ESTP core faculty received $50K Energy Award for Creating Eco-friendly Battery
Jay Whitacre, director of Carnegie Mellon University's Wilton E. Scott Institute for Energy Innovation, has been awarded the 2017 Leigh Ann Conn Prize for Renewable Energy for creating the first mass-produced, low-cost, eco-friendly battery called the Aqueous Hybrid Ion (AHI™).
This $50,000 biannual award presented by the University of Louisville recognizes outstanding renewable energy ideas and achievements with proven global impact. Whitacre's sodium-ion batteries, which use water-based chemicals, are an economical way to incorporate renewable energy into the grid. The batteries do not feature lead, lithium or organic solvents.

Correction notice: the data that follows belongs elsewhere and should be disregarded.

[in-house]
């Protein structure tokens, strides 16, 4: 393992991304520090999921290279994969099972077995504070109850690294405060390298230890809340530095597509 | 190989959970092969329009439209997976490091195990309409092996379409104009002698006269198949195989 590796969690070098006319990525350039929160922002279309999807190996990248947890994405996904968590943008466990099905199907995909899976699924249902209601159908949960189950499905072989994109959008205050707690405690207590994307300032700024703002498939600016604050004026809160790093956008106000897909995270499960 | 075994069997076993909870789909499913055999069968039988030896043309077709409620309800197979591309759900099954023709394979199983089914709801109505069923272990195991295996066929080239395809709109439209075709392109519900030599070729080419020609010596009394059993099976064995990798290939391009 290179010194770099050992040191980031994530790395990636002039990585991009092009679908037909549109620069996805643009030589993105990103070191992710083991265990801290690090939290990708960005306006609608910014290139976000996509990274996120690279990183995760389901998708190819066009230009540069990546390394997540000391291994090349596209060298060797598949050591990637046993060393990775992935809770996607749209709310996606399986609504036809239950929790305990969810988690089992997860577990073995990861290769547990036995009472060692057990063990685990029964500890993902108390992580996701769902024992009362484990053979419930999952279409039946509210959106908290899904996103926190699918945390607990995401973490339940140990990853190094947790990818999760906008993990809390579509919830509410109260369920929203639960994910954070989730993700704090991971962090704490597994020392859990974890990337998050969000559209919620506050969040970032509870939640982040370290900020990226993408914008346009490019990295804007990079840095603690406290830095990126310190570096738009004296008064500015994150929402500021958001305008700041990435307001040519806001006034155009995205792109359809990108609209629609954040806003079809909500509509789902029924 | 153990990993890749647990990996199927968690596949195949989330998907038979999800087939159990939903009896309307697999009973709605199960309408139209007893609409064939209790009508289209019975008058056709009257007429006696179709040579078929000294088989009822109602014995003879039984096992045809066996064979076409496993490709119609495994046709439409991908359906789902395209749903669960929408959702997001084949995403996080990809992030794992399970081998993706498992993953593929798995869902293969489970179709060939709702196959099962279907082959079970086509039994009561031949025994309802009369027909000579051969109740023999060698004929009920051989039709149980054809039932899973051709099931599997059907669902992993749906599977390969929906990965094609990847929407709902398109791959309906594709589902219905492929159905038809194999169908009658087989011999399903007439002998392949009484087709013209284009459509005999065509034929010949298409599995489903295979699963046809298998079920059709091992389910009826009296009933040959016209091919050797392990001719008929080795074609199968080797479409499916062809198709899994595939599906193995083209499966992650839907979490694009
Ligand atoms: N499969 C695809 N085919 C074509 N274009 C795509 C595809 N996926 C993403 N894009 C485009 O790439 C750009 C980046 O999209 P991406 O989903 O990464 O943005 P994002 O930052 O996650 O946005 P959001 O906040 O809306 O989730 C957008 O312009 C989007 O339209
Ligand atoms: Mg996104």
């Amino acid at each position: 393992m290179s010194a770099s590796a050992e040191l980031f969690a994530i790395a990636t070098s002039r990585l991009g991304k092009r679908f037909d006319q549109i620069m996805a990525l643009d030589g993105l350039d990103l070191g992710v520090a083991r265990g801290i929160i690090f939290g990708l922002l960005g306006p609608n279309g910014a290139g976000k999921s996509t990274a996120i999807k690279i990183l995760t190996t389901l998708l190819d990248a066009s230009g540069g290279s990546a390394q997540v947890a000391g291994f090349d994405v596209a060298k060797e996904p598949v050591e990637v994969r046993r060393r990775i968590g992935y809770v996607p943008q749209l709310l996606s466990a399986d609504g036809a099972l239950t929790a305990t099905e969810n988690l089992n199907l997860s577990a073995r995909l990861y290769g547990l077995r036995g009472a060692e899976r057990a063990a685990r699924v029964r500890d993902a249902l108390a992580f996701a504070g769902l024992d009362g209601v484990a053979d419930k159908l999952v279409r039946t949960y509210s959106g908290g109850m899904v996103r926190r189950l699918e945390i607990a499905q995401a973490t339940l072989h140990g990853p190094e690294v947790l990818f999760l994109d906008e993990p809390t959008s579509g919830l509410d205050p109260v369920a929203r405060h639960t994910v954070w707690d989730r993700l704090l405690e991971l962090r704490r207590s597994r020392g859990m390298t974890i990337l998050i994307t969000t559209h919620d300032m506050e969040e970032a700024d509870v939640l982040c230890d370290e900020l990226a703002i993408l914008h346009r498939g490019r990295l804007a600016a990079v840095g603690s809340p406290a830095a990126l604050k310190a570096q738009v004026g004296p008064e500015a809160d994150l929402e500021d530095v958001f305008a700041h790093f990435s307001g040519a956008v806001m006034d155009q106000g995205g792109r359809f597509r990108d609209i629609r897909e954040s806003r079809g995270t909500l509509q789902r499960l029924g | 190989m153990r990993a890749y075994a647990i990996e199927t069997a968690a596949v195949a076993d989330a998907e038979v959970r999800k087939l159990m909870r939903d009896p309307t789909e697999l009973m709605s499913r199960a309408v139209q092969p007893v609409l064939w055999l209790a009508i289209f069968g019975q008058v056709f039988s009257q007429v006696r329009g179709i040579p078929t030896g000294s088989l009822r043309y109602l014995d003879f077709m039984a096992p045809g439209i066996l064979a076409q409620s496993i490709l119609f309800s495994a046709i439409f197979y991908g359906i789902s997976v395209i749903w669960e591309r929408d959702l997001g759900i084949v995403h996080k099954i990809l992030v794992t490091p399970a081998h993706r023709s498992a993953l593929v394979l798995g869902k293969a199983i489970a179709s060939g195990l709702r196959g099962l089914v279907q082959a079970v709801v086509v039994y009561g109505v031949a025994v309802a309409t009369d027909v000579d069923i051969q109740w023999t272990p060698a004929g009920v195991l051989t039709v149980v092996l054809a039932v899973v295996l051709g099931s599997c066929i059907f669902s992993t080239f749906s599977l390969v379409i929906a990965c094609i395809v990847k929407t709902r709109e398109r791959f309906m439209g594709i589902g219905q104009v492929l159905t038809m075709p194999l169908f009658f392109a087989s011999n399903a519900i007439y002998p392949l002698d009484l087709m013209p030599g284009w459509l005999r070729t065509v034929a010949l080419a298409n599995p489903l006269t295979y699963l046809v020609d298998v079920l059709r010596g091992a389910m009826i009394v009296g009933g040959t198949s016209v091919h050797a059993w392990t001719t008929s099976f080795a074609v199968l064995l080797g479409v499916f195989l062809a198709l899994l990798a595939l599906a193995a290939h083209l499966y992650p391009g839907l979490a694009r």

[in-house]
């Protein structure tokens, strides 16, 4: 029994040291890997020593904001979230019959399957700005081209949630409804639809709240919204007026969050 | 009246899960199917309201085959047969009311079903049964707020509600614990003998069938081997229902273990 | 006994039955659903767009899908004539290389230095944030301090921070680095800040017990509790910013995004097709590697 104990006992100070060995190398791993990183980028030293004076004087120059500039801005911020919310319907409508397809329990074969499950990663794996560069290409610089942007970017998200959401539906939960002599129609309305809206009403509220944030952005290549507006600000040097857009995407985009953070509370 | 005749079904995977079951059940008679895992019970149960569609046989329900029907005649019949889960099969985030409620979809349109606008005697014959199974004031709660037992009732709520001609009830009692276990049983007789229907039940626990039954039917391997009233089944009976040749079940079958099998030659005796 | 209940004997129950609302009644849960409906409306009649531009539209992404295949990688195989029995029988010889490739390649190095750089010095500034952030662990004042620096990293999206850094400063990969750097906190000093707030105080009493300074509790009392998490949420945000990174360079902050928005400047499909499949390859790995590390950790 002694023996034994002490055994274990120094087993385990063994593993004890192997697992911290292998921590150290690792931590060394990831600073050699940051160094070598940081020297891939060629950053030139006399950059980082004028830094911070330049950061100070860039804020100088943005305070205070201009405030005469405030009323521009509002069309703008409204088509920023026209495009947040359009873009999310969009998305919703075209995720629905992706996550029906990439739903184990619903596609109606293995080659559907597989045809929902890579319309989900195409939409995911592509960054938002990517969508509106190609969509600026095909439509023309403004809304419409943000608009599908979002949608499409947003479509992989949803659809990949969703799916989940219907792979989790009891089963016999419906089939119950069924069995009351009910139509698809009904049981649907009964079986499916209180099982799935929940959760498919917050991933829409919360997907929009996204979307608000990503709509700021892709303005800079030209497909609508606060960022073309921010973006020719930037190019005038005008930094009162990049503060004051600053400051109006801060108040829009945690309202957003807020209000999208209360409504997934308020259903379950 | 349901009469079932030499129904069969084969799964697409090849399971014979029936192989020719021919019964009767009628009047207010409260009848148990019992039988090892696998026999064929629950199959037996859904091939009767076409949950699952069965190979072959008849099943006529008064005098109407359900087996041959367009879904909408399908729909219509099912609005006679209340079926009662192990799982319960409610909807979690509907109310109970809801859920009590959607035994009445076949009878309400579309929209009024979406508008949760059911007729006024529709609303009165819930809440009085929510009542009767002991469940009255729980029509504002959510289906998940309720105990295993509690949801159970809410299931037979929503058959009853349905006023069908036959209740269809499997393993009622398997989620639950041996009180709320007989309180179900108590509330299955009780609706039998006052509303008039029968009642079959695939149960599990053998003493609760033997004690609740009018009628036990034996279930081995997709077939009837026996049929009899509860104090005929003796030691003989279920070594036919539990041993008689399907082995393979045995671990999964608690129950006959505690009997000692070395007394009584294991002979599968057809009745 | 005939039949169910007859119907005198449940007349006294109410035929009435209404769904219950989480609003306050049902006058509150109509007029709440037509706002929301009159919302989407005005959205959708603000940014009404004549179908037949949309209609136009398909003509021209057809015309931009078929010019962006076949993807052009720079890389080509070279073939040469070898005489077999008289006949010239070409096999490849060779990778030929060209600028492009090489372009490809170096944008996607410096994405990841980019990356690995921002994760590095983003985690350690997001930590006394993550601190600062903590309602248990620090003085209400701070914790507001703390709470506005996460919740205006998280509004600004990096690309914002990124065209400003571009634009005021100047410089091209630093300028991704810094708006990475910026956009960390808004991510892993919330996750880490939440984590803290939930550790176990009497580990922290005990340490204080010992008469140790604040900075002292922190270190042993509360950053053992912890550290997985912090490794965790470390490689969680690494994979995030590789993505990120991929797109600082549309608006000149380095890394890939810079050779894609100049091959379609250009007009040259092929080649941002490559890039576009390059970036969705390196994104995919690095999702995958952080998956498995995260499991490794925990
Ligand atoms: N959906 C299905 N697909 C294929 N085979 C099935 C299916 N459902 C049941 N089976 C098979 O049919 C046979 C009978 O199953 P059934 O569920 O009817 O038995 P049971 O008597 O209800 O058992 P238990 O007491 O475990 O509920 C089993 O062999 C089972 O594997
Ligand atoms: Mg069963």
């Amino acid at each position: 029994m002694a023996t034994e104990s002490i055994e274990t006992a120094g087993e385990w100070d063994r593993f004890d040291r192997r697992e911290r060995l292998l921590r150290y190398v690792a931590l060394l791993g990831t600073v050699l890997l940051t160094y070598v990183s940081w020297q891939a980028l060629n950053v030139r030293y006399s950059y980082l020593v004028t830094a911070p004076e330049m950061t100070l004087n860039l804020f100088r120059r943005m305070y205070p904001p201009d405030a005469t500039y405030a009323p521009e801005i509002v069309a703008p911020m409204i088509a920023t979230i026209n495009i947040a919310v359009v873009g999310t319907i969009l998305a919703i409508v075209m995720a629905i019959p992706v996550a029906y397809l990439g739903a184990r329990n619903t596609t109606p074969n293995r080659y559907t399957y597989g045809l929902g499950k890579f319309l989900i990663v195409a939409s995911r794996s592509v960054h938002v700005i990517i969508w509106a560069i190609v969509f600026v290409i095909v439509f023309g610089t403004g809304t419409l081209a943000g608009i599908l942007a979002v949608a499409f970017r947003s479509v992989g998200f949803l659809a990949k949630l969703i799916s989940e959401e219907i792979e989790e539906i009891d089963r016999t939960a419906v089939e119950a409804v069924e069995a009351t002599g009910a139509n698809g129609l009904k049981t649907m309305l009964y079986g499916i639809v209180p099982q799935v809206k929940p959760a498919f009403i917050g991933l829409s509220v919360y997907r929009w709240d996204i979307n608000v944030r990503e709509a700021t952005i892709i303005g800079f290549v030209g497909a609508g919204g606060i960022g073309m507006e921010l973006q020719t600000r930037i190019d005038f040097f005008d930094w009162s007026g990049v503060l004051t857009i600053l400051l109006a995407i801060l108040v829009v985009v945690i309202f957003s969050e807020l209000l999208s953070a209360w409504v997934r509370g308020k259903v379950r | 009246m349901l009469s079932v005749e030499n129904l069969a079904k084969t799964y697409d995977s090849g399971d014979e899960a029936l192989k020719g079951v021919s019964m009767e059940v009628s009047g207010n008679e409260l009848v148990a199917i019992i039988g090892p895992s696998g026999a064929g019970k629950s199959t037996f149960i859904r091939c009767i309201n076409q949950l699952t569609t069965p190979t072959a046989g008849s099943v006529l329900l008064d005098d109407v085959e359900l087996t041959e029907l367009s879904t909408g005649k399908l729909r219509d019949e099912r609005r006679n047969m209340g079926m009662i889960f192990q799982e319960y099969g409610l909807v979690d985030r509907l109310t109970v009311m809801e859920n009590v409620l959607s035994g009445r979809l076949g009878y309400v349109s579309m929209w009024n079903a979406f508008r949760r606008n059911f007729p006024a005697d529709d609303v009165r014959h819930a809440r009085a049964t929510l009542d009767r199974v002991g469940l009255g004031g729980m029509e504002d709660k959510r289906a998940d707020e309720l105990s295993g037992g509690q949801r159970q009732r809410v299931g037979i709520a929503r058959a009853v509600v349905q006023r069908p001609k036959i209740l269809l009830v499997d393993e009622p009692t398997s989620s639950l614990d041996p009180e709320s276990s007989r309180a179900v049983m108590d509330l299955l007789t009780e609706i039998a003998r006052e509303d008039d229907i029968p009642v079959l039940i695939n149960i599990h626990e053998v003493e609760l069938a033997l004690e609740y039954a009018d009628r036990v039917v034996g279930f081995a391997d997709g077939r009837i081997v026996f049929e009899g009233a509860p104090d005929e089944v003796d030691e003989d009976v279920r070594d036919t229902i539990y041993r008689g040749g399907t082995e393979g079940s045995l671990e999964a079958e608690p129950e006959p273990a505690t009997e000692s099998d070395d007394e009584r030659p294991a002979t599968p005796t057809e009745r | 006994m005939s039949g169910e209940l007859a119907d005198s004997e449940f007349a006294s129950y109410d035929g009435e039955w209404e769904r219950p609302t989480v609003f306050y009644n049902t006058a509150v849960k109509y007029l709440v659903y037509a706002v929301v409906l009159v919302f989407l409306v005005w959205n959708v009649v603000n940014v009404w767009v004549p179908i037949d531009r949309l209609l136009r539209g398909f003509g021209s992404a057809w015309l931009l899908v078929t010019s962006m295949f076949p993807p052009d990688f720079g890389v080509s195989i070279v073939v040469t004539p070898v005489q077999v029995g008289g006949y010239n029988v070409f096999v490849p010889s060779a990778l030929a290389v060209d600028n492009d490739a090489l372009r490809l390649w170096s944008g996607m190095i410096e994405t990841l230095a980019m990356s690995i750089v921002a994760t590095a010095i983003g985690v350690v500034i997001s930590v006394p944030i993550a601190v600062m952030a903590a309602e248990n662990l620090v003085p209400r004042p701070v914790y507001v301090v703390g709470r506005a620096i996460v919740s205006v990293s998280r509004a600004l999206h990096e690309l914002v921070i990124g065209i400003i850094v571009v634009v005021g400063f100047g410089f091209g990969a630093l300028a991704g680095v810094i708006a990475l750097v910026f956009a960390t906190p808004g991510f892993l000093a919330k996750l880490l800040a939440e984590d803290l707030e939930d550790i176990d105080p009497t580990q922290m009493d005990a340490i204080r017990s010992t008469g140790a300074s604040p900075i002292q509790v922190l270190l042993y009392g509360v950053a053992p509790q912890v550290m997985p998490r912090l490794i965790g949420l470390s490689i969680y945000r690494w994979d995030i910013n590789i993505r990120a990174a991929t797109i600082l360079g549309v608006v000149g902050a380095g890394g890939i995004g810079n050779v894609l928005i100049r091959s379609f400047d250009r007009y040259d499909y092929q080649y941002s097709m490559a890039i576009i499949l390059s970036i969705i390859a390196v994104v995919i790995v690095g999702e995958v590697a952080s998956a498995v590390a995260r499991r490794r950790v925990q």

"Dr. Whitacre is a world-class scientist and entrepreneur dedicated to the viability of low-cost energy storage," said Greg Postel, University of Louisville interim president. "The University of Louisville celebrates his research and its positive influence. In a changing world of energy use, he is an outstanding winner of the Leigh Ann Conn Prize."
Whitacre, the College of Engineering's Trustee Professor of Energy in the departments of Materials Science & Engineering and Engineering & Public Policy, came to Carnegie Mellon in 2007. Shortly after, he debuted his unique battery — the only sustainable battery to ever be mass-produced and Cradle to Cradle Certified™.